Vibrating platform could increase strength in elderly unable to exercise
WHEN the elderly can't exercise, doing stints on a vibrating platform may help them become slightly stronger, faster and more agile, according to a Spanish study.
The method used in the study, which appeared in the journal Maturitas, involves standing on top of a flat platform about the size of a boogie board that sends mild vibrations through the feet to the rest of the body.
While on the platform, the person does exercises such as standing or squatting, with bending the knees helping to transmit the vibrations.
Exercise is the best option for good health in older age, said lead author Alba Gomez Cabello, but for those unable to perform aerobic exercise, this vibration technique "could be an easy and quick treatment to improve physical fitness."
In the study, funded by the Spanish government, 24 men and women over 65 performed 10 squats held for 45 seconds on the vibrating platform, with a minute rest in between, three times per week for 11 weeks. The study also included 25 people who did not take part in the vibration exercises.
There were some differences between the groups by the end of the study, although they were small. Those who did the exercises were, on average, able to do two more reps of upper and lower body strength exercises, had almost half an inch more lower body flexibility, and walked 33 yards one second faster than before the vibration training.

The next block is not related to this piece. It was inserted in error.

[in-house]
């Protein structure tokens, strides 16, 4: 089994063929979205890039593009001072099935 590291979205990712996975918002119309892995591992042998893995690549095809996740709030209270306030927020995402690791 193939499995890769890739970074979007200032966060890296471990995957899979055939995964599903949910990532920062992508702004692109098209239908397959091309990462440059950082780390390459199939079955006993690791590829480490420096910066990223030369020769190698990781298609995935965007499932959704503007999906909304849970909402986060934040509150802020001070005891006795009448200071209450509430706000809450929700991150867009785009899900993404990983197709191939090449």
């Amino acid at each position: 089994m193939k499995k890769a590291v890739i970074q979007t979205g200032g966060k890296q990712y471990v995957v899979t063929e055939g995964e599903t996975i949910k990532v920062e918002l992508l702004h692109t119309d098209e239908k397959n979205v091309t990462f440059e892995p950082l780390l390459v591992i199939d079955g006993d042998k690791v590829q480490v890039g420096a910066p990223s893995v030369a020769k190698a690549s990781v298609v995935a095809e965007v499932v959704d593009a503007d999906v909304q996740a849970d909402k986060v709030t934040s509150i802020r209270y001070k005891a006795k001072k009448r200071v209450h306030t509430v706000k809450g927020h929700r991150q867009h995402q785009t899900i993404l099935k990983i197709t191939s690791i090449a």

"Whole body vibration is an easy and quick way of exercise that stimulates muscles and improves fitness," said Cabello, who studies growth and exercise at the University of Zaragoza, Spain.
In theory, vibrations help activate muscles, strength bones and improve circulation in people of all ages. But the vibrating platforms have shown mixed results in recent research, improving balance and muscle tone in some studies but failing to prevent bone loss in postmenopausal women in another.
There still isn't enough evidence to convince most exercise scientists to advocate the devices, according to Wojtek Chodzko-Zajko, who studies aging and physical activity at the University of Illinois at Urbana-Campaign.
"That doesn't mean it's a scam, it means there's really been very little study of this kind of intervention," he said.
The vibration group did squat reps, while the comparison group did not, so some of the fitness improvements could have been due to the squatting exercises and not the vibration.
A better assessment of the true health of older adults would take into account whether whole body vibration influences chronic conditions like heart disease and mental health, depression and anxiety, he said.
His 82-year-old mother has a whole body vibration machine in her bedroom, which she uses every morning to "loosen up her joints."
Chodzko-Zajko gives her the same advice he'd give anyone: "I don't think it's going to do you any harm, but don't stop doing your regular exercise routine."